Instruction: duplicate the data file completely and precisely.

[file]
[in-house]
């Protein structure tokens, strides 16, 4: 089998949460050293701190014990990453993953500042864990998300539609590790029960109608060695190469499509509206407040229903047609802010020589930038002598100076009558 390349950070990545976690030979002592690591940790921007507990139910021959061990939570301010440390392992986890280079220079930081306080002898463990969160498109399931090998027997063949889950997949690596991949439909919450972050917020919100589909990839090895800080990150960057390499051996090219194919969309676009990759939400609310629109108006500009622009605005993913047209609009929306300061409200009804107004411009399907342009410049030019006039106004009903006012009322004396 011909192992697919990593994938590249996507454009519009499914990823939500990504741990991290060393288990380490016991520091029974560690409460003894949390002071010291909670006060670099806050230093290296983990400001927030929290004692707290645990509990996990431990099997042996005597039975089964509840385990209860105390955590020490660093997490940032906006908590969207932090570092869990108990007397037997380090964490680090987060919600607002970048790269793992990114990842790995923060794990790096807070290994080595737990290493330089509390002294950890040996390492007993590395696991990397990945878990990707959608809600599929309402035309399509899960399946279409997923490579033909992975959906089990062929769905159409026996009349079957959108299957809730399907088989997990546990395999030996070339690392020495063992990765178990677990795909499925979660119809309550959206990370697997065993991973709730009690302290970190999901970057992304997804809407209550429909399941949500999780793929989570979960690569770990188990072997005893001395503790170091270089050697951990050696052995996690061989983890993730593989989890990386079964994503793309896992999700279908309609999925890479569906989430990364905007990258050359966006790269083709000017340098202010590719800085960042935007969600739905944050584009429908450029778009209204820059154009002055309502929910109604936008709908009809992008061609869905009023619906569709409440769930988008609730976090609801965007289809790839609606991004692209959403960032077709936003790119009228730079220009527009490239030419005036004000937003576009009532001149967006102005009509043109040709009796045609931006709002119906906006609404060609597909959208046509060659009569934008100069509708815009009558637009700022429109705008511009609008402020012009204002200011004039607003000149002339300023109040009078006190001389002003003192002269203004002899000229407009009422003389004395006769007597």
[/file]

[in-house]
């Protein structure tokens, strides 16, 4: 089998949460050293701190014990990453993953500042864990998300539609590790029960109608060695190469499509509206407040229903047609802010020589930038002598100076009558 390349950070990545976690030979002592690591940790921007507990139910021959061990939570301010440390392992986890280079220079930081306080002898463990969160498109399931090998027997063949889950997949690596991949439909919450972050917020919100589909990839090895800080990150960057390499051996090219194919969309676009990759939400609310629109108006500009622009605005993913047209609009929306300061409200009804107004411009399907342009410049030019006039106004009903006012009322004396 011909192992697919990593994938590249996507454009519009499914990823939500990504741990991290060393288990380490016991520091029974560690409460003894949390002071010291909670006060670099806050230093290296983990400001927030929290004692707290645990509990996990431990099997042996005597039975089964509840385990209860105390955590020490660093997490940032906006908590969207932090570092869990108990007397037997380090964490680090987060919600607002970048790269793992990114990842790995923060794990790096807070290994080595737990290493330089509390002294950890040996390492007993590395696991990397990945878990990707959608809600599929309402035309399509899960399946279409997923490579033909992975959906089990062929769905159409026996009349079957959108299957809730399907088989997990546990395999030996070339690392020495063992990765178990677990795909499925979660119809309550959206990370697997065993991973709730009690302290970190999901970057992304997804809407209550429909399941949500999780793929989570979960690569770990188990072997005893001395503790170091270089050697951990050696052995996690061989983890993730593989989890990386079964994503793309896992999700279908309609999925890479569906989430990364905007990258050359966006790269083709000017340098202010590719800085960042935007969600739905944050584009429908450029778009209204820059154009002055309502929910109604936008709908009809992008061609869905009023619906569709409440769930988008609730976090609801965007289809790839609606991004692209959403960032077709936003790119009228730079220009527009490239030419005036004000937003576009009532001149967006102005009509043109040709009796045609931006709002119906906006609404060609597909959208046509060659009569934008100069509708815009009558637009700022429109705008511009609008402020012009204002200011004039607003000149002339300023109040009078006190001389002003003192002269203004002899000229407009009422003389004395006769007597």